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bung1

[buhng] /bʌŋ/
noun
1.
a stopper for the opening of a cask.
2.
verb (used with object)
3.
to close with or as if with a bung; cork; plug (often followed by up).
Origin of bung1
late Middle English
1400-1450
1400-50; late Middle English bunge < Middle Dutch bonge stopper

bung3

[buhng] /bʌŋ/
verb (used with object)
1.
to beat; bruise; maul (often followed by up).
2.
British Slang. to throw or shove carelessly or violently; sling.
Origin
1815-25; orig. Scots variant of bang1
Dictionary.com Unabridged
Based on the Random House Dictionary, © Random House, Inc. 2015.
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Examples from the Web for bunged
Historical Examples
  • Why, fancy me, eight years old, taken out of the village and bunged into a spinnin' mill!

  • He recked nothing of his bunged optic and the claret that flowed from his beezer.

    The Story of Louie Oliver Onions
  • Robert has seen me when I've been as ugly as sin, when my eyes have been bunged up with crying.

    The Immortal Moment May Sinclair
  • When he went into the house, mother's other eye had bunged for sympathy.

    On the Track Henry Lawson
  • Because I can't get any coal to-morrow—line's bunged up for the troops.

    The Amateur Army Patrick MacGill
  • Watching me with the eye that was not bunged up, Hassan guessed my perplexity.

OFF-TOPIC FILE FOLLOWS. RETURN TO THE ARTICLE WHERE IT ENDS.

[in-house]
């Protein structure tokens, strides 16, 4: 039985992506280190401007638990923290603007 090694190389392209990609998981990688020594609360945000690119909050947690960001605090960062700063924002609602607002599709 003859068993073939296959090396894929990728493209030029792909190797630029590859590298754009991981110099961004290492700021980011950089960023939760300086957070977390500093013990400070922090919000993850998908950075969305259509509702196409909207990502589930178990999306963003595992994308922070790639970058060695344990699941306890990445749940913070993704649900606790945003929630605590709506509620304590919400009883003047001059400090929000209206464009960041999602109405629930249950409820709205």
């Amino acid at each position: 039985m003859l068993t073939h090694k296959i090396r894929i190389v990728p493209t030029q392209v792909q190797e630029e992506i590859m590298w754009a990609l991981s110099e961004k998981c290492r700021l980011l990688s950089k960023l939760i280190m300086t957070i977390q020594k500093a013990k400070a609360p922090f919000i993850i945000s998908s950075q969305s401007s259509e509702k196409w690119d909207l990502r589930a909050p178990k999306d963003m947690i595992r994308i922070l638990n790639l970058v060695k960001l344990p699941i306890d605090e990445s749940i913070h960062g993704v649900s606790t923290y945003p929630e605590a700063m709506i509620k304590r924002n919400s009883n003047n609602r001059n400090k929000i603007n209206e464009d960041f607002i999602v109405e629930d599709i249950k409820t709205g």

Allan and the Holy Flower H. Rider Haggard
  • She was a sight, with her eyes all bunged up and her cheeks sloppy.

    The Whole Family William Dean Howells, Mary E. Wilkins Freeman, Mary Heaton
  • Then he bunged up the mouth with a bit of soap—which he got on his thumb-nail from a pat in a saucer—and the straw was finished.

    Sons and Lovers David Herbert Lawrence
  • I've bunged up all the cracks,' Mr. Sidney shouted from within.

    A Diversity of Creatures Rudyard Kipling
  • My eyes were sometimes so bunged up that I couldn't see at all, and thanked my stars I was not driving leads.

    In the Ranks of the C.I.V. Erskine Childers
British Dictionary definitions for bunged

bung1

/bʌŋ/
noun
1.
a stopper, esp of cork or rubber, for a cask, piece of laboratory glassware, etc
2.
short for bunghole
verb (transitive)
3.
(often foll by up) to close or seal with or as with a bung: the car's exhaust was bunged up with mud
4.
(Brit & Austral, slang) to throw; sling
Word Origin
C15: from Middle Dutch bonghe, from Late Latin punctapuncture

bung2

/bʌŋ/
noun
1.
a gratuity; tip
2.
a bribe
verb
3.
(transitive) bung it on, to behave in a pretentious manner
Word Origin
C16 (originally in the sense: a purse): perhaps from Old English pung, changed over time through the influence of bung1

bung3

/bʌŋ/
adjective (Austral & NZ, informal)
1.
useless
2.
go bung
  1. to fail or collapse
  2. to die
Word Origin
C19: from a native Australian language
Collins English Dictionary - Complete & Unabridged 2012 Digital Edition
© William Collins Sons & Co. Ltd. 1979, 1986 © HarperCollins
Publishers 1998, 2000, 2003, 2005, 2006, 2007, 2009, 2012
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Word Origin and History for bunged

bung

n.

mid-15c., "large stopper for a cask," from Middle Dutch bonge "stopper;" or perhaps from French bonde "bung, bunghole" (15c.), which may be of Germanic origin (or the Germanic words may be borrowed from Romanic), or it may be from Gaulish *bunda (cf. Old Irish bonn, Gaelic bonn, Welsh bon "base, sole of the foot"). It is possible that either or both of these sources is ultimately from Latin puncta in the sense of "hole." Transferred to the cask-mouth itself (also bung-hole) from 1570s.

Online Etymology Dictionary, © 2010 Douglas Harper
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10
14
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